By Matt Stone
Everything you know about Diabetes is wrong. Or at the very least it’s a half truth, taken out of context, assumed but not proven, or worse. When I say Diabetes I’m referring primarily to the most common form of Type 2 Diabetes (there are several types of diabetes sometimes classified as type 2 that aren’t really type 2, such as LADA). The following are some common myths that have become deeply embedded into the collective psyche of both the average Joe and his doctor.
If you are left scratching your head and confused after reading this, that’s good. We humans still have much to learn before we fully understand Diabetes. Those who portray Diabetes as a simple disease while singling out a food item or lifestyle factor as its cause are probably the same people that think that legalizing pot will solve the debt crisis, that obesity could be stopped dead in its tracks if people just ate more fruits and vegetables, that driving a hybrid will change the global air temperature, and that abstinence holds the power to eradicate teen pregnancy.
- Sugar does not cause Diabetes. In fact, many academic conversations about sugar (glucose, sucrose, fructose, lactose) are about whether or not it protects against Diabetes and by how much, as you can see in this review. Considering sugar’s ability to decrease some of the hallmarks of Diabetes, such as elevated lactate and others it would be no surprise if it, in the end, was found to actually be medicinal in some sense. Or at least in certain contexts.
- Grains do not cause Diabetes. Again, the question is not whether or not they are causative of Diabetes, but how protective are they, what types are protective, and for whom are they protective.
- Dieting does not improve Diabetes. There was a big headline story a while back showing that extreme calorie restriction can reduce or even eliminate Diabetes. Sure, reducing food intake can temporarily improve the biomarkers for many health conditions. It is not a lasting cure, and repeated dieting is associated with higher rates of obesity and type 2 Diabetes, perhaps even causing the conditions it is purported to cure as I have asserted for many years both on this blog and in my books.
- Lowering your blood sugar doesn’t necessarily improve your health. Uh oh Scooby. In fact, one study showed good glucose control led to worse health outcomes. This one too. In my experience, when diabetics and prediabetics reduce food intake or carbs to lower blood glucose levels, health problems ensue equal or greater to the problems caused by high blood sugar. Starving oneself of glucose is not a solution to a very complex and multi-faceted disease. When it comes to improving any health problem, you cannot chase a number or numbers with disregard for all the other markers of proper function (hair, skin, sleep, sex drive, digestion, etc.).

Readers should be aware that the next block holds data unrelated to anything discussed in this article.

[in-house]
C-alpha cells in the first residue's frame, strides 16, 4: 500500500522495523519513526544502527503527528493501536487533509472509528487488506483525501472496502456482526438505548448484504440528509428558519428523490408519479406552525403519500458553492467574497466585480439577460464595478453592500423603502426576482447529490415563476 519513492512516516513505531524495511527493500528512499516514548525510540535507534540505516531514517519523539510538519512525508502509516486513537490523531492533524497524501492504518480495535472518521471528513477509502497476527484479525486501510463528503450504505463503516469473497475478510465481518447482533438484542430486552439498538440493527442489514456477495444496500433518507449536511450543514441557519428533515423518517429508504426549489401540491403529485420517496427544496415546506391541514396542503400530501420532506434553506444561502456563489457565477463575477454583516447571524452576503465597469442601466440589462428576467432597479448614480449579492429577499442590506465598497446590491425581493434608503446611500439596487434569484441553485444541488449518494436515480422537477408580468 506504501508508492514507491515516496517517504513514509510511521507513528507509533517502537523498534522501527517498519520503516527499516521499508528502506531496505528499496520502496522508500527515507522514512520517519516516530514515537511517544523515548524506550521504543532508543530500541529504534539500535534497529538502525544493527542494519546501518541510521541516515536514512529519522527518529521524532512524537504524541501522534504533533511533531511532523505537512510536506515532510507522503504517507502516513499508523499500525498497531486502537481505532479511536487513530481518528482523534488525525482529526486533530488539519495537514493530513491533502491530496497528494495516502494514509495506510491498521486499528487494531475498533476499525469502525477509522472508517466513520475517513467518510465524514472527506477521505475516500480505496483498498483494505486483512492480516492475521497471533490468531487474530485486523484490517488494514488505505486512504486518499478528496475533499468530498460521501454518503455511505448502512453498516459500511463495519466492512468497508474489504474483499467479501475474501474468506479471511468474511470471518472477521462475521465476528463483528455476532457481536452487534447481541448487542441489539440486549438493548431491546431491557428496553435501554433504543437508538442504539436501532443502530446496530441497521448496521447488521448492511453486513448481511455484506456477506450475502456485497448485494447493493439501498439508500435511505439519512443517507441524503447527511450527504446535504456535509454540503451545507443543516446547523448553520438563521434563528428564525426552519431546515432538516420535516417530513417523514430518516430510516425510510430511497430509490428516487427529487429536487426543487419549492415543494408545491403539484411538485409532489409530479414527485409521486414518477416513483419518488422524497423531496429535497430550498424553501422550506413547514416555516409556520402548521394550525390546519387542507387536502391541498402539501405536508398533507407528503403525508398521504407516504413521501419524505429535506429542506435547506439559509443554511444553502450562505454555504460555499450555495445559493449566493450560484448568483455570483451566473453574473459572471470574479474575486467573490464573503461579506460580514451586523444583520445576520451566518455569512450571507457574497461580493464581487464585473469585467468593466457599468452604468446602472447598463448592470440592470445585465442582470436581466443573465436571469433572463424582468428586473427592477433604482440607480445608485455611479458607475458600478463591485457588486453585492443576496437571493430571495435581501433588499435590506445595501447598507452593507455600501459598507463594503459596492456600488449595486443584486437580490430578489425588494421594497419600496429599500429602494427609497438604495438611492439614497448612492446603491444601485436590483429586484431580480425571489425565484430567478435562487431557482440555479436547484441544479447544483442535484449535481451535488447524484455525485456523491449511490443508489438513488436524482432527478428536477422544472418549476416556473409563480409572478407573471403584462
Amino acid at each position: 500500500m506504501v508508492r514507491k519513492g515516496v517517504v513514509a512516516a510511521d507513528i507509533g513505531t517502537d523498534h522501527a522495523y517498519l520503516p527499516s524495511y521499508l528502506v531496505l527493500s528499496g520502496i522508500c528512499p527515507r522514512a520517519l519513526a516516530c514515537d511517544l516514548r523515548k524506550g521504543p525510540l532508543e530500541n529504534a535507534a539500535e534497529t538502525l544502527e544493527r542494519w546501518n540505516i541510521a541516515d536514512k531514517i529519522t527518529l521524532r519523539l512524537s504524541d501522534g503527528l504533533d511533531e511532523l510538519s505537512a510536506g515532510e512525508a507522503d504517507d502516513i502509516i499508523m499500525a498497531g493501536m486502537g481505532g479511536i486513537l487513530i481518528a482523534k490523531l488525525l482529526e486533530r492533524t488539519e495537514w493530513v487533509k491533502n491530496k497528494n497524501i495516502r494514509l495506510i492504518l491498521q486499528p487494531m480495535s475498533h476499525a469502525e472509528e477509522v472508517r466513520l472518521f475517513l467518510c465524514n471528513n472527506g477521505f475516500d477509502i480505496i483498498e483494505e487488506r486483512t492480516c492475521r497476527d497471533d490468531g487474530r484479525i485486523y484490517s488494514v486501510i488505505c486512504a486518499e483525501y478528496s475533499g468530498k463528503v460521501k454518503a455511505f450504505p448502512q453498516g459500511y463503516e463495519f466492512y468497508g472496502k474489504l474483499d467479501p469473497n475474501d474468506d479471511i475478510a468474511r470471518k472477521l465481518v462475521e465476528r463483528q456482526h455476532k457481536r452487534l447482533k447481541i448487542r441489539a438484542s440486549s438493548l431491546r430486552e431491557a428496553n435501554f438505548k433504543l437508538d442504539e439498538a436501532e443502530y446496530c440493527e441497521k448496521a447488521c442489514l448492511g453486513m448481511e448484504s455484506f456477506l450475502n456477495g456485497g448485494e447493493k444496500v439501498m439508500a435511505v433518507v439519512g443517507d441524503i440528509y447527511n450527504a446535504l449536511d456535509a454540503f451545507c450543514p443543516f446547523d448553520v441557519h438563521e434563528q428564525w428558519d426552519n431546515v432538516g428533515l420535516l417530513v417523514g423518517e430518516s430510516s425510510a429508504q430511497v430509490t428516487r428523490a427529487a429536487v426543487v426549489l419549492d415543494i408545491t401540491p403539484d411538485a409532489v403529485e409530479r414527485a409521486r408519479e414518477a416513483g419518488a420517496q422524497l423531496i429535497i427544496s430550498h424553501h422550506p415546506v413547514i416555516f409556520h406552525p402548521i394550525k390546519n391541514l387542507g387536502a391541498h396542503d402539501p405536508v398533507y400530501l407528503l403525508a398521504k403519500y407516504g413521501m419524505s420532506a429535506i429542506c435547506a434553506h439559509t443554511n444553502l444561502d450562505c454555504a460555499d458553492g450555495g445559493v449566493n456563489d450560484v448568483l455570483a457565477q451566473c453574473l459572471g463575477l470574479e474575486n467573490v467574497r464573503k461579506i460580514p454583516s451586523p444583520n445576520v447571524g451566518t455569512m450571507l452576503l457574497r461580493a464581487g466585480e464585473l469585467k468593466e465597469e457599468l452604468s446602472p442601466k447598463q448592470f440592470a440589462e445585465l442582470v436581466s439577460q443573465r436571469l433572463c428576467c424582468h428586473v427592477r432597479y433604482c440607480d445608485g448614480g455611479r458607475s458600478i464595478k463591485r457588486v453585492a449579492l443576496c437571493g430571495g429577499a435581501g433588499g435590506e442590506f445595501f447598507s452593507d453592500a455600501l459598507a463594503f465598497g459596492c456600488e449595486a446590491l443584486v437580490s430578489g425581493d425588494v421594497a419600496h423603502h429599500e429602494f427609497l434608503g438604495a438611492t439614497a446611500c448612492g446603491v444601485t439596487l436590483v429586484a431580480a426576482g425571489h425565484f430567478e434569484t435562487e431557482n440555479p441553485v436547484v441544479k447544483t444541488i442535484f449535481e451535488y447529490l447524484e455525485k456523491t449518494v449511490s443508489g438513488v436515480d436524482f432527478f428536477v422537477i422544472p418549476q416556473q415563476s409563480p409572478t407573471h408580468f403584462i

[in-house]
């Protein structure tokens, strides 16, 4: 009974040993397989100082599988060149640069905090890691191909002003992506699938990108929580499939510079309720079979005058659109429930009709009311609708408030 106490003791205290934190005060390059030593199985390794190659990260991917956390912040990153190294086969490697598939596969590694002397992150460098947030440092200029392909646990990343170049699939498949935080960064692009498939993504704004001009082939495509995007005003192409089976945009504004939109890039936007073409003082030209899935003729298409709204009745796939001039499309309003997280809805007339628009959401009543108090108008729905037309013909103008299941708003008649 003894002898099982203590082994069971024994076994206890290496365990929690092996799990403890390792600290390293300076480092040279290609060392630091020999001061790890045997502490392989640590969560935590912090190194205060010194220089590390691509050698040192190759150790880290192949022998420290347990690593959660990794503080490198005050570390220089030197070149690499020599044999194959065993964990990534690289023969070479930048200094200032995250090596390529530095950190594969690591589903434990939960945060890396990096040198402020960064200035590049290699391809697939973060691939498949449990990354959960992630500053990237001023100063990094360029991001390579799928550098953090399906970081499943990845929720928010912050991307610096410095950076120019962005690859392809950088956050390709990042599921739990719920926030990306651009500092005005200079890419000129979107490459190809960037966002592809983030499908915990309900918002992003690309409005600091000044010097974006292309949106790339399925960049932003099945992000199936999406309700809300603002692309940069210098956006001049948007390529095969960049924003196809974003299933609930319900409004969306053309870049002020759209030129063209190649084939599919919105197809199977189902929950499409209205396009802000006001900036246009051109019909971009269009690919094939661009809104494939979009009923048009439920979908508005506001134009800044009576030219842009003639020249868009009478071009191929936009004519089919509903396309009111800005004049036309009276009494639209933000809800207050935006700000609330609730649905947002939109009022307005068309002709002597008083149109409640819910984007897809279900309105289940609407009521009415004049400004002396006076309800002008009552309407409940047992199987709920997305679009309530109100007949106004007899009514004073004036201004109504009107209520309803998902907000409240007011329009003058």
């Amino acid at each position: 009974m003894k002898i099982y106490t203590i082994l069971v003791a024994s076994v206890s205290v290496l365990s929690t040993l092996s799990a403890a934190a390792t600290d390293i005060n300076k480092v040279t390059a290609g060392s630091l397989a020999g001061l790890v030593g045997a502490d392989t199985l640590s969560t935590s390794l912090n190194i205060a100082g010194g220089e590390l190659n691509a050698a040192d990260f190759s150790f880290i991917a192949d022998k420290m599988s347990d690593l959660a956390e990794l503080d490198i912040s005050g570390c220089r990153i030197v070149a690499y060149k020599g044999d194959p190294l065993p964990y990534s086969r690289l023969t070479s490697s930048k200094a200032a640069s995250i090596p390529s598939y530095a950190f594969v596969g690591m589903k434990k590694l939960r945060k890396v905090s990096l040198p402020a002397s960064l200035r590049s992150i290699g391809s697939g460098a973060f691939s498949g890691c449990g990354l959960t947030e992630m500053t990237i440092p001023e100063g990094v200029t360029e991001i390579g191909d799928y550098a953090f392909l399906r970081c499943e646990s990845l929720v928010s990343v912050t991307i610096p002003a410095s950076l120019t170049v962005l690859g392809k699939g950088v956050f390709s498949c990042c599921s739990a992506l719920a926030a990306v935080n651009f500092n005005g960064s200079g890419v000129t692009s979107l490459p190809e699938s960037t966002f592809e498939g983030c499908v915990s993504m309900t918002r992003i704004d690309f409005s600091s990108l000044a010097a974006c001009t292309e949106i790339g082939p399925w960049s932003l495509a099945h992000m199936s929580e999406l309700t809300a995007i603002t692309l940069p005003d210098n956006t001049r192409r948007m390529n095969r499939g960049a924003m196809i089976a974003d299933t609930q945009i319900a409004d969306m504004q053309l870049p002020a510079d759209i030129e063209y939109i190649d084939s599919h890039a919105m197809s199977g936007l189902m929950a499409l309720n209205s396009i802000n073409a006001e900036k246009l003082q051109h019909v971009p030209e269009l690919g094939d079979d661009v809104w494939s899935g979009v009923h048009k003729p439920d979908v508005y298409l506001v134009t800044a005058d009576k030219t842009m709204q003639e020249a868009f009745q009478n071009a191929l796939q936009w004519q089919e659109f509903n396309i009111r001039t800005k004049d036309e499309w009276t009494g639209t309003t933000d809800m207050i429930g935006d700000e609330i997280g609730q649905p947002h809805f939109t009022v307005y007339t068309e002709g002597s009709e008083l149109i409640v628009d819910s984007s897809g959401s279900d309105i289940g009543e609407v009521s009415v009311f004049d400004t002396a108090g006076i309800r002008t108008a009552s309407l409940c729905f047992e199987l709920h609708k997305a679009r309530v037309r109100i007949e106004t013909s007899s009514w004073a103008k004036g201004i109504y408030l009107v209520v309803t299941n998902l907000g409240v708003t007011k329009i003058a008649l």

- Diabetes is not a disease of glucose excess. Well sure, it is if all you are focused on is the blood. But glycogen storage and intracellular sugar are reduced in Diabetics when compared to normal people. Diabetes should probably be thought of as a disease in which sugar can’t get to where it’s supposed to go (cells and muscles), and blood levels rise to compensate, which is perhaps why lowering blood glucose levels can cause even more harm. More discussion on this can be found in 12 Paleo Myths.
- Carbohydrate consumption does not damage beta cells in the pancreas that are vital to insulin secretion. There’s not much evidence that glucose, singlehandedly, plays a role in damaging beta cells. There is a great deal of evidence that free fatty acids, uncoupling protein-2, free radical oxidation, inflammation, and many other factors are involved in beta cell dysfunction.
This is just scratching the surface. There’s no need to be exhaustive here. All this should do is demonstrate the far greater complexity that lies beneath the superficial beliefs and opinions of those less informed. For more interesting reading, Andrew Kim (who will be guest posting here on Wednesday) has shared some very interesting and more in-depth thoughts on diabetes, as has Ray Peat. As always, be open-minded and don’t be too quick to jump to conclusions, thus forming strong opinions about things you know little about. Unless you like being an idiot. After nearly a decade of studying human health, I’m proud to say I’m not sure what the cause of and solution for diabetes is anymore in any simple sense. I hope this helps you get there, too, and reopen the case on Diabetes.
When I communicate with diabetics, the first goal is simply to try to get more carbohydrate into the cells and muscles. The ultimate goal is to see blood glucose levels come back down as carbohydrate intake increases. Reducing stress, increasing the number of hours of nightly sleep, and increasing the intake of carbohydrates and salt usually prove to be the most effective interventions. There are exceptions. No two cases of diabetes are exactly the same in my experience.